The tablet disintegrating agents used to prepare the bleach tablets herein must be selected with the requirements of rapid disintegration rate coupled with tablet stability in mind. Moreover, the agents must be compatible with the peroxygen bleach. Many tableting agents are naturally contaminated with heavy metal ions which can contribute to peroxygen bleach decomposition on storage; such materials, e.g., clays, are not used herein. Other agents, such as the various water-insoluble silicas, can deposit on laundered fabrics as unacceptable powders or flecks; such materials are also avoided herein. Still other agents can react/decompose on contact with peroxygen bleaches and traces of moisture, and such agents are also avoided herein.
It has now been discovered that mixtures of microfine, free-flowing starch and microcrystalline cellulose can be combined with solid peroxygen bleaches and sodium sulfate to provide tablets which are storage-stable, durable, and yet rapidly disintegrate and disperse on contact with water.
Surprisingly, neither the starch nor the microcrystalline cellulose, alone, provides the combination of properties required for a truly effective and useful bleaching tablet of the present type.
Both the free-flowing starch and the microcrystalline cellulose employed in the present tablets are well-known in the tablet making art and are commonly used, for example, in the pharmaceutical industry to prepare aspirin tablets, and the like.
A typical free-flowing starch used herein is available from A. E. Staley Mfg. Co., Decatur, Ill., as STA-Rx 1500 Starch. This starch is described in the Staley Technical Information Catalog No. 14 076070, the disclosures of which are incorporated herein by reference. Positive identification of this starch can be made by conducting tests for moisture content, ash, pH, and the standard starch iodine test, all as set forth in the Staley technical catalog. A minimum of 90.0% of this starch passes through a 100 mesh U.S. sieve.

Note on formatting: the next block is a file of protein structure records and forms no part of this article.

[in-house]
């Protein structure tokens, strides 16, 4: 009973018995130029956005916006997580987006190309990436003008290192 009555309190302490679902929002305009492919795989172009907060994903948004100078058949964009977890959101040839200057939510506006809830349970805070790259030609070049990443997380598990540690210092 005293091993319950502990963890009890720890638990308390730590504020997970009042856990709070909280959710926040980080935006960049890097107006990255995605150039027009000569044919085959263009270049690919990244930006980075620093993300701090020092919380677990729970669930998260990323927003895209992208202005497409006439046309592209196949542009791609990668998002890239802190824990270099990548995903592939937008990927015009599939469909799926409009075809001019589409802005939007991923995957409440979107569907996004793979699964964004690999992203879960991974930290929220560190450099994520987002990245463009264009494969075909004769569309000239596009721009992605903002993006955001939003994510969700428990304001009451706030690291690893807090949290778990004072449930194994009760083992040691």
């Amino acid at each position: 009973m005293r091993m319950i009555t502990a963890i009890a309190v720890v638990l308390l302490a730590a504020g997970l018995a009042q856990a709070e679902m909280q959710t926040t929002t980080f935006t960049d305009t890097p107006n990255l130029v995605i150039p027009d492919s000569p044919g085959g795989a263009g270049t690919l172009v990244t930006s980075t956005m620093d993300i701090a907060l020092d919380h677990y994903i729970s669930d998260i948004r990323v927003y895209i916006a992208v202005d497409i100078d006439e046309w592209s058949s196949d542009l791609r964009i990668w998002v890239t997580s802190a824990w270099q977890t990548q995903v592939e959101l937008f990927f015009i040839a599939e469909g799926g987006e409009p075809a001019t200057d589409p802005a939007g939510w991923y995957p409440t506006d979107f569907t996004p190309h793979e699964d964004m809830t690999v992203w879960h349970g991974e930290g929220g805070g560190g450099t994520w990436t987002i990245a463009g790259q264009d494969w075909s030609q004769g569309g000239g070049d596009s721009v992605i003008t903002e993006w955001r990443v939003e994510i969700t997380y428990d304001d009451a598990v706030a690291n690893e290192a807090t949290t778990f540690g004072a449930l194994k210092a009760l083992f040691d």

Other free-flowing starches whose physical properties correspond to those of STA-Rx 1500 Starch can also be used herein.
The microcrystalline cellulose employed herein corresponds to materials commonly used in the preparation of vitamin C (ascorbic acid) tablets. A typical microcrystalline cellulose used herein is AVICEL, available from FMC Corporation, American Viscose Division, AVICEL Sales, Marcus Hook, Pennsylvania 19061, and is described in the Avicel Applications Bulletin No. 2 4/70-1M, the disclosures of which are incorporated herein by reference. Preparation of pharmaceutical compositions using cellulose crystalline aggregates of the Avicel type and a further description of this type of tableting agent are found in U.S. Pat. No. 3,146,168, issued Aug. 25, 1964, assigned to FMC Corporation, the disclosures of which are incorporated herein by reference.
Several Avicel-type products are available (e.g., Avicel-PH-101 and Avicel-PH-102) and can be used herein. These materials are more fully described in the Avicel PH bulletin No. PH-1 4/72-1M, FMC Corporation, the disclosures of which are incorporated herein by reference.
Other microcrystalline celluloses whose physical properties correspond to those of AVICEL can also be used herein.
The bleaching tablets herein will optionally, and preferably, contain a chelating agent which sequesters metal ions. As is well known in the bleaching arts, various di- and polyvalent metals contribute substantially to the rate of decomposition of peroxygen bleaches. Accordingly, it is well known in the art that chelating agents which sequester such metal ions (e.g., iron, copper, magnesium, manganese, and the like) are commonly added to peroxygen bleaches to scavenge these ions, thereby enhancing product stability. In similar fashion, the bleach tablets herein are advantageously stabilized to undesirable bleach decomposition by the presence of such chelating agents.
A wide variety of chelating agents are known in the art for use in stabilizing peroxygen bleaches, especially hydrogen peroxide and the like. Such chelating agents are also useful herein. Representative examples of such materials include both the free acid form and the water-soluble (usually sodium) salts of: ethylenediaminetetraacetic acid; ethane-1-hydroxy-1,1-diphosphonic acid; nitrilotriacetic acid; ethane-1-hydroxy-1,1,2-triphosphonic acid; citric acid; succinic acid; mellitic acid; benzene pentacarboxylic acid; and the like. Ethylenediaminetetraacetic acid and the water-soluble salts thereof, especially the sodium "EDTA's" are especially preferred for use as stabilizing agents in the present bleaching tablets.